Monday, 18 February 2019

Warwickshire Avon – Clod-Poles and Cat-Heads

If one fishes consistently from childhood to maturity, as I have done, one cannot fail to have acquired knowledge born of long experience, to have exposed a few fallacies and discerned a few endurable truths. There are not many of them but they are worth noting.

Success can never be guaranteed, no amount of knowledge about water, fish, techniques, or baits can do that. So aim at achieving some standard of consistency throughout the season and accept some degree of failure as inevitable.

Angling ability is not necessarily related to the amount of time you spend fishing. The angler who fishes perceptively can learn more in one season than the angler who spends a lifetime fishing aimlessly.

Do not think you are a better angler than someone else merely because you have caught a bigger chub, or more chub. The best fish you catch will not necessarily be the biggest; nor will it always require greater skill to catch than chub of lesser weight. 

Understanding of fish and water is far more important than knowledge of methods and baits and far more difficult to acquire. So devote some of your time to learning all you can about the movements and feeding habits of chub in your chosen waters.

Your angling will then improve in proportion to your increasing knowledge of the species….

Do not assume that lack of success means that chub are not feeding. The fault is just as likely to lie in your choice of swim, tackle, bait or in plain bad timing. Learn to mould yourself to the ways of fish, and do not expect that they will always behave as you think they should.

If success does not come quickly and it usually does not do not lose heart. Try again and keep on trying until you do succeed, or at least until you are able to establish why you are failing.
The knowledge and understanding you acquire from per­sonal experience will be invaluable but do not scorn the information you can gain from books, which can be of immense value as the distillation of many years of experience by experts in the art.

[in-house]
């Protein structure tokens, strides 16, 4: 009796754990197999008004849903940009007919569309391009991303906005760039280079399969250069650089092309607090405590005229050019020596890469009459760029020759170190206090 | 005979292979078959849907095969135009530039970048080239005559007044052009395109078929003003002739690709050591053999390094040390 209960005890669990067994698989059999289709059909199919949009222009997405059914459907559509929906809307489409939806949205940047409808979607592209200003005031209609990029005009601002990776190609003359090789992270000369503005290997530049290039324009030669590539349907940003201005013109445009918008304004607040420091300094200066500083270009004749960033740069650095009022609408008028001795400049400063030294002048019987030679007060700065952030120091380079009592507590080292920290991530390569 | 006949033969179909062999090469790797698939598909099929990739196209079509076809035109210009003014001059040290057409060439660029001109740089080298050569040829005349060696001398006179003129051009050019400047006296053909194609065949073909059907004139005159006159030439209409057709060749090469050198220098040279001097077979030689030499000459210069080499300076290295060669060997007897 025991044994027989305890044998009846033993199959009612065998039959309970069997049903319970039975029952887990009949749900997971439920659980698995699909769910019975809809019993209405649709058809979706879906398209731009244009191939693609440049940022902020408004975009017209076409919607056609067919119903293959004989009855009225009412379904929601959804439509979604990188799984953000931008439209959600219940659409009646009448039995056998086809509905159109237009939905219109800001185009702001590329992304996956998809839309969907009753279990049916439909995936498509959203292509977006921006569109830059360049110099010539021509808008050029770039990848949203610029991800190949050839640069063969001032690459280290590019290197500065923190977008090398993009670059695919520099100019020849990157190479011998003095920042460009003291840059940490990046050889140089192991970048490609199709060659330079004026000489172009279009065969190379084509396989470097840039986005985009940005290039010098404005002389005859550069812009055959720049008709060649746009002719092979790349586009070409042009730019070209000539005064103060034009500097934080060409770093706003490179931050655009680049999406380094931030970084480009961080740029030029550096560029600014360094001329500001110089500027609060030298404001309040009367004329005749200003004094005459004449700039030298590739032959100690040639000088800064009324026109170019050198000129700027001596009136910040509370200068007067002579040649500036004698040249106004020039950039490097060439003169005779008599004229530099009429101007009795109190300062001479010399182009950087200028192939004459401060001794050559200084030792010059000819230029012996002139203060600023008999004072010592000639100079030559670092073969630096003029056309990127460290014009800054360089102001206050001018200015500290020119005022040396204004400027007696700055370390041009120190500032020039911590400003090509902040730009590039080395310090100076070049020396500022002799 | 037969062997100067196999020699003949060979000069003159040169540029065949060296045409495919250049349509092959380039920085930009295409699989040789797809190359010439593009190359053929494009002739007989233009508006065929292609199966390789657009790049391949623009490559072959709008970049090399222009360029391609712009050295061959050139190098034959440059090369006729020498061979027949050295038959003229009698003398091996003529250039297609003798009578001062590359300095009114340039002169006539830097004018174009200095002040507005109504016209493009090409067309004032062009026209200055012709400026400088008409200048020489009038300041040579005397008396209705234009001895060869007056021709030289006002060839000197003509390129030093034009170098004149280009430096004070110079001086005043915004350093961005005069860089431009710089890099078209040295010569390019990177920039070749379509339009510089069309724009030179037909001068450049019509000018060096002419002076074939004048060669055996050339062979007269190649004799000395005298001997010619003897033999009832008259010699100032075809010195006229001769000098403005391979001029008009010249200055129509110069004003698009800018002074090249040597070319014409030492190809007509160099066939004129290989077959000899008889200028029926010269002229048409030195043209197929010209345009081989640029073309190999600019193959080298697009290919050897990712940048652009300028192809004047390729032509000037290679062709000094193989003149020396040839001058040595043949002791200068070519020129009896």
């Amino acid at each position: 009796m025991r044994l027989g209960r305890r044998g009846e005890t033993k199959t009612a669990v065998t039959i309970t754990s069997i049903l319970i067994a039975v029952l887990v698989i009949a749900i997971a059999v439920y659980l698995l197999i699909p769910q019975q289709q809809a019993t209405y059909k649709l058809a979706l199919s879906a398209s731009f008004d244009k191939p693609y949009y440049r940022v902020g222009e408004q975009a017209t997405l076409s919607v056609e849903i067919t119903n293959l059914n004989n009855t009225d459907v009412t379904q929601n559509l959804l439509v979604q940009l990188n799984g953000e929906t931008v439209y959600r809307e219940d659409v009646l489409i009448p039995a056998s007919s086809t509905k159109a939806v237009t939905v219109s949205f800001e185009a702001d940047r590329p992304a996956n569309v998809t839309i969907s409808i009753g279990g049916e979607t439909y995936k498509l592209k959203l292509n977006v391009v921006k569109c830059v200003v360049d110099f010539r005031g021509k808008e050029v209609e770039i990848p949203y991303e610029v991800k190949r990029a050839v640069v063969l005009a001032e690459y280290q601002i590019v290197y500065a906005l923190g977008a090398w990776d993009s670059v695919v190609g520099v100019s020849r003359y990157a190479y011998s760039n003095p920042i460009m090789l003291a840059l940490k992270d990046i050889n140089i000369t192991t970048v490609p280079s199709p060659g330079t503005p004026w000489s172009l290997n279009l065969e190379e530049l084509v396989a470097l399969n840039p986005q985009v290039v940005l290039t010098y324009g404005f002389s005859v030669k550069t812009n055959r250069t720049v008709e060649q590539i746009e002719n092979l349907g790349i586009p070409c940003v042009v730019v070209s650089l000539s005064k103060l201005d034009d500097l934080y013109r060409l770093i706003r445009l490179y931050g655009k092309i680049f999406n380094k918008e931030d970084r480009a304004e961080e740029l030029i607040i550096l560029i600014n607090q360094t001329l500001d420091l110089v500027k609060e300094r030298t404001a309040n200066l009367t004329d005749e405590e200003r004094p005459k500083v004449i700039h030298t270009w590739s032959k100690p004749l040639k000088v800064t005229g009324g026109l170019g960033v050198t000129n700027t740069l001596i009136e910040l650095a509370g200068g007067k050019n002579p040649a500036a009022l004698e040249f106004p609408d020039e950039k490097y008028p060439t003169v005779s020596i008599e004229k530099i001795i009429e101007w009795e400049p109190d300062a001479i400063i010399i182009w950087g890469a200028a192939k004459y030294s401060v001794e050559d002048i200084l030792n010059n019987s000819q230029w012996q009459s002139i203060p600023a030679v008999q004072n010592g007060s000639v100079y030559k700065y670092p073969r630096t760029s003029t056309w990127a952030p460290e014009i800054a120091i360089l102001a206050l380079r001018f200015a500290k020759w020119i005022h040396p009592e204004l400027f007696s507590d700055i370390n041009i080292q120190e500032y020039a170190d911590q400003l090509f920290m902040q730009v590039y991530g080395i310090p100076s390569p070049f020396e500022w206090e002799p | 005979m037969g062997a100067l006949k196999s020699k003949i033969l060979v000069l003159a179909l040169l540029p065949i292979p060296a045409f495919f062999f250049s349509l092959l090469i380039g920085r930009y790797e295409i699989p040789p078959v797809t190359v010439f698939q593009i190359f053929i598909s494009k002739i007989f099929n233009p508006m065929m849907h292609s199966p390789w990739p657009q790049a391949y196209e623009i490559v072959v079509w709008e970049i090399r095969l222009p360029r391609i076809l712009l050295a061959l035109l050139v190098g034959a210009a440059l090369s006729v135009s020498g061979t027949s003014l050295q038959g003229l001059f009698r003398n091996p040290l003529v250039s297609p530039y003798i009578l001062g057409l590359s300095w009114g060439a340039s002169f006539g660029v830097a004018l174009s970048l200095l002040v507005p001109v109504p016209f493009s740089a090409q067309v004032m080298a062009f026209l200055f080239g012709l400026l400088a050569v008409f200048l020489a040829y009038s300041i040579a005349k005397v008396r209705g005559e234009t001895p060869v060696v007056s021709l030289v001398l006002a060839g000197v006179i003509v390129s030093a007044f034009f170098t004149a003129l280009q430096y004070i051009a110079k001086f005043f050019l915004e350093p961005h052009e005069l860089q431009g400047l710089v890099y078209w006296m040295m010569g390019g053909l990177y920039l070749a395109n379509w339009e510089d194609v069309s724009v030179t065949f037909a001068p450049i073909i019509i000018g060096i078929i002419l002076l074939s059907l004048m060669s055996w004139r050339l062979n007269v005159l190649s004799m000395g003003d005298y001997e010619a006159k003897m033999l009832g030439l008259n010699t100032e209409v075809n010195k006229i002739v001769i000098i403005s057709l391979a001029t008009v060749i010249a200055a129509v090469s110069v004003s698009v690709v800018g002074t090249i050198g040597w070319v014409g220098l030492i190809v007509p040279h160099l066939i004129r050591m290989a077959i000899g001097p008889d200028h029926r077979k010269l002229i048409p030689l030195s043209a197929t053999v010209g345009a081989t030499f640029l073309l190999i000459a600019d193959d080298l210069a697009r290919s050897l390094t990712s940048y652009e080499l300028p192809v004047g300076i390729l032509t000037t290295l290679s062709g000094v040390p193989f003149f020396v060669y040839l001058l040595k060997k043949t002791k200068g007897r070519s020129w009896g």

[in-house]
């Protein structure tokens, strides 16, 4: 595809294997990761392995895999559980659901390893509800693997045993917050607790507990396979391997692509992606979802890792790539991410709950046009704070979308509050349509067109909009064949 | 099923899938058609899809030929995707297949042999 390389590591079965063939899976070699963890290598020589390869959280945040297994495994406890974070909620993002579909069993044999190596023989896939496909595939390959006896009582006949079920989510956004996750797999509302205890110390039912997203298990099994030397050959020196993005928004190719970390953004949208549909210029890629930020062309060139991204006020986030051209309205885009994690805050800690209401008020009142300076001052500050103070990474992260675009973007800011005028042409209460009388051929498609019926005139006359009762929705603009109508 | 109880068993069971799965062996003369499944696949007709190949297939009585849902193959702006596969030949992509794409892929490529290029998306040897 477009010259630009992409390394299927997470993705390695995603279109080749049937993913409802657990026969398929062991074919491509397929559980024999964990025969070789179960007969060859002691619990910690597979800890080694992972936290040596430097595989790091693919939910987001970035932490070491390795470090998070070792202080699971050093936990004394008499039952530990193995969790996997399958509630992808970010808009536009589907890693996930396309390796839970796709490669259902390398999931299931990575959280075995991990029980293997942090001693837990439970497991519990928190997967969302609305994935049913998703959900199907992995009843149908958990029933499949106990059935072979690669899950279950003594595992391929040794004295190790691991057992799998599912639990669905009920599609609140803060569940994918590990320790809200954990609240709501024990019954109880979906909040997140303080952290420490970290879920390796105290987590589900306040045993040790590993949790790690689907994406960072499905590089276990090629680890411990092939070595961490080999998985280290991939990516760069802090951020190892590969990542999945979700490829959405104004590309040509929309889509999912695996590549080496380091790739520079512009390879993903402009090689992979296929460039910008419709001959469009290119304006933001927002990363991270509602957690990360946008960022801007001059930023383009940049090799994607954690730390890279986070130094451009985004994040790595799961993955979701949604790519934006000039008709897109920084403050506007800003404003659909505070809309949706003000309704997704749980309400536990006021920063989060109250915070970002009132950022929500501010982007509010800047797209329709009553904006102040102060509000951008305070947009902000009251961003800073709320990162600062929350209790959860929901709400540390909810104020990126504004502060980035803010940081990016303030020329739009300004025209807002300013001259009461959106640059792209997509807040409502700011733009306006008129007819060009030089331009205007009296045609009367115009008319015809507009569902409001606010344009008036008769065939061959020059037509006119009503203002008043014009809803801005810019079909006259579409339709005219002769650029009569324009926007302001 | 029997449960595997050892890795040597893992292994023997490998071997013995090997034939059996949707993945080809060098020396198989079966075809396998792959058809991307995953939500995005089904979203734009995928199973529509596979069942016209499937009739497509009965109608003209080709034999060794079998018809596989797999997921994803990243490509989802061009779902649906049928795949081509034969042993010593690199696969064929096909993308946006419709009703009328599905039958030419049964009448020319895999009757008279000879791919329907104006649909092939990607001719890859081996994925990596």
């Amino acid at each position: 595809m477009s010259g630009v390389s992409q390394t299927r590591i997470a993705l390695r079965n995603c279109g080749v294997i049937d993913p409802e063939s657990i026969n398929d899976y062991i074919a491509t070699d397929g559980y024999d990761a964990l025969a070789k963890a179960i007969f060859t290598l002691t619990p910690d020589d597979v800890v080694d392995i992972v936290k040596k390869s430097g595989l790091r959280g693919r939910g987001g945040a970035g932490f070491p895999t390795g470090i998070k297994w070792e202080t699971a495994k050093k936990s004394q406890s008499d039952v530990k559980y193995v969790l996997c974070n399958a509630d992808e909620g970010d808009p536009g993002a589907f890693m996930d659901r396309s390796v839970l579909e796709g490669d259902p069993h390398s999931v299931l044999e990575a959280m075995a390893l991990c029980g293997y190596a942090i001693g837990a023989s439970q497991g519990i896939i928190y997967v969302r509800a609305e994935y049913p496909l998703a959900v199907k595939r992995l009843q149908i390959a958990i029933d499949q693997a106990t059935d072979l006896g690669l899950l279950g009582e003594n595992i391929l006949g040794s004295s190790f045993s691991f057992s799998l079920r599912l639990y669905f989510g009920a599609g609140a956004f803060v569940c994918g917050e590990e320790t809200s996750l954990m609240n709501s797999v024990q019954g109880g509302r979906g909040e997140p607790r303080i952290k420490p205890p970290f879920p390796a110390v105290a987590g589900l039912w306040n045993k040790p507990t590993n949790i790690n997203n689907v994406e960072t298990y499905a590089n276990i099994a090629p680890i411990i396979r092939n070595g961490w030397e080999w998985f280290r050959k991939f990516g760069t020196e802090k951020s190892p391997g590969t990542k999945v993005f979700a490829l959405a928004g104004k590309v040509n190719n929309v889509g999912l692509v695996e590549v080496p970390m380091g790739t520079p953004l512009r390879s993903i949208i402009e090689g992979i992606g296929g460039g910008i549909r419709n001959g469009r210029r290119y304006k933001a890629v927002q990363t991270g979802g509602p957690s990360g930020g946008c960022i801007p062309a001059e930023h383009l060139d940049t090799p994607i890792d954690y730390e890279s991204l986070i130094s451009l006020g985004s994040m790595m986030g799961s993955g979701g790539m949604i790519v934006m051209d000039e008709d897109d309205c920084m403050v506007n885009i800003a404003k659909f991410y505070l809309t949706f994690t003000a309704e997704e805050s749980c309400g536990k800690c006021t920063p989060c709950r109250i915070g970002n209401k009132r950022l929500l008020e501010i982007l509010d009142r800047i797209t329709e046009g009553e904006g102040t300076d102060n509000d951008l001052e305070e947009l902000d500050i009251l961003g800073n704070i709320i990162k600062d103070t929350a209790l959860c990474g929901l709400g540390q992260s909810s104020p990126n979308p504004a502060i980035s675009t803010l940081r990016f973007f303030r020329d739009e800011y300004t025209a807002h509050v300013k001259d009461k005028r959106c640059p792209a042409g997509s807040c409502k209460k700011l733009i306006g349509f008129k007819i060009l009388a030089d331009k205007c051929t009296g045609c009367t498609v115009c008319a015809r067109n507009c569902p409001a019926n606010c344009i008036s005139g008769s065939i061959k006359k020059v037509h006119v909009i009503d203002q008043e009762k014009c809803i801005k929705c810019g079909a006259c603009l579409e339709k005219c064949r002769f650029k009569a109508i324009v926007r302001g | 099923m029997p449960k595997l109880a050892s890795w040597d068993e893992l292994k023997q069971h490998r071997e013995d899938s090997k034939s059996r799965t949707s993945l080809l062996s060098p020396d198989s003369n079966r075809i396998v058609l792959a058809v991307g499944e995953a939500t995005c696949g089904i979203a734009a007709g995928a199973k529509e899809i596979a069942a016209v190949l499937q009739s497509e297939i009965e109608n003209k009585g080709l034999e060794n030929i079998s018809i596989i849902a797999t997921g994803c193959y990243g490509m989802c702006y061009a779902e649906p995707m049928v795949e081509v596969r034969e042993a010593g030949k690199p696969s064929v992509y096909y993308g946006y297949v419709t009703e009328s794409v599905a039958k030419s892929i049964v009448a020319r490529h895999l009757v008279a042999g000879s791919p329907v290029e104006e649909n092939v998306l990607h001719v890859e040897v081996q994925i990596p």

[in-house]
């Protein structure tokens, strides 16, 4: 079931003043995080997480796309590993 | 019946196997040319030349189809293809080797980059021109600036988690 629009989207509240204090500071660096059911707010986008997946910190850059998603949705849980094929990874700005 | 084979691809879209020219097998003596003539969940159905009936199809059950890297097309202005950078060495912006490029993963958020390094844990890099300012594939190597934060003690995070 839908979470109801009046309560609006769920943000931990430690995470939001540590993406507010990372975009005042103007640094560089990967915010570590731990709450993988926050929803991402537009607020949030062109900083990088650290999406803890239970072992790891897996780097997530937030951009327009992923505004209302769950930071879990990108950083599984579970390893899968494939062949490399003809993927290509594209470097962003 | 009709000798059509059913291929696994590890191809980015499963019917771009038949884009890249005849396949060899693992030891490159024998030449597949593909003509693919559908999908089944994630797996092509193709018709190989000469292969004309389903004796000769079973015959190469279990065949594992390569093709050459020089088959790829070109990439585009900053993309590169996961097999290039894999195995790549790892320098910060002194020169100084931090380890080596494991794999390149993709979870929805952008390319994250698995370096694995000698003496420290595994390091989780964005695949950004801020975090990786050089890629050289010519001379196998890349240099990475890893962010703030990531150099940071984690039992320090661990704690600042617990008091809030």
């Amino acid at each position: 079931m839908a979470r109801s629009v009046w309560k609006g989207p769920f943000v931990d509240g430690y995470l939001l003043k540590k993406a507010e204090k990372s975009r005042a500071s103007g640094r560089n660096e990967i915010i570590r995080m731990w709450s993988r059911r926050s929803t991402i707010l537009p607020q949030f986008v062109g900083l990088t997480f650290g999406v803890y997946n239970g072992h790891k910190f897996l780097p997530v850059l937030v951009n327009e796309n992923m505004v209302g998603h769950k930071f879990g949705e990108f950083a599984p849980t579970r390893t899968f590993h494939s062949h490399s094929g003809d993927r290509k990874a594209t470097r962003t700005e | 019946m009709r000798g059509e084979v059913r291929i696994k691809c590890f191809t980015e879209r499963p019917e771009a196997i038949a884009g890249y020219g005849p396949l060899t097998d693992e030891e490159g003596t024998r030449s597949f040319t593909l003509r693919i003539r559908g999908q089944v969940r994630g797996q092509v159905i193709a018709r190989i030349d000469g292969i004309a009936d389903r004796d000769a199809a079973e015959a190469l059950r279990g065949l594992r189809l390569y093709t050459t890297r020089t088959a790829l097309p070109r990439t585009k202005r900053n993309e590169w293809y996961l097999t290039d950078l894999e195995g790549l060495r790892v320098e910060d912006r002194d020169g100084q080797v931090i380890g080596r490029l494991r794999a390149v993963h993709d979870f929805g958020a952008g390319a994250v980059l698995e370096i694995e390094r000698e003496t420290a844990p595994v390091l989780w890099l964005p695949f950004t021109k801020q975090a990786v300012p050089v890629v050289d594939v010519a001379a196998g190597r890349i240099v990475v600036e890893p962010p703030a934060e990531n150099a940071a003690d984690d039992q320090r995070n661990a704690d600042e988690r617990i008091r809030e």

Fish always on the assumption that no matter how much you learn there will remain much that you do not know and make up your mind right from the start that you want to catch chub and only chub. The catching of just one chub will then mean more to you in terms of progress than the catching of a hundredweight of other unwanted species. It is better to catch nothing than to catch fish you do not want or had not intended to.

Mention of the part that instinct plays in successful angling is usually greeted with skepticism but after many years of patient perceptive fishing, swim selection, approach, choice of method and bait do all become more or less instinctive. You become sensitive to a river's every mood and in your mind's eye can travel over its every twist, bend and curve in its course, seeing everything as clearly as if you were actually there.

When you have reached that stage and when the other essentials of successful angling have been mastered you can begin to feel that you have 'arrived'. Successful angling for chub, or for any chosen fish, for that matter, could indeed be likened to the bringing together of many different strands of coloured wool, each strand representing a vital factor for success.

Only when these different strands have been fused together can you fish in that confident, almost instinctive way that brings consistent success. It can be a long, even a hard road, but it is well worth treading to reach the goal of the complete angler.

For this short morning sessions I was down at one of my favorite venues, if I wanted a guaranteed bend in the rod from a Chub, it would be here. It’s a roving anglers delight, no chairs to be seen here, feed swims with liquidised bread and then fish the swims with a hunking great lump of cheesepaste. The swims though, I’ve gotten to know over time, it’s not just a random chuck, there is a reason why I place the bait where I do.

It was a good morning as well, the sun up, the air mild. It took a little longer than expected to get the first bite, but eventually after fishing maybe 6 or 7 swims, I managed 5 Chub, 4 over 3lb and the last fish caught from a swim I caught the first fish from went 4lb 2oz’s. With their winter coats on they give a good scrap too, snag bound, rod bent double, what a great way to spend a few hours on the 

One other angler present complete with kitchen sink, was blanking when I left….


  1. Beautifully written. A joy to read that! :)

  2. Still getting amongst them Mick! Thinking about maybe a late season Barbel with this milder weather around?

    1. Yeap, got gear ready just waiting for the right time to go !!!


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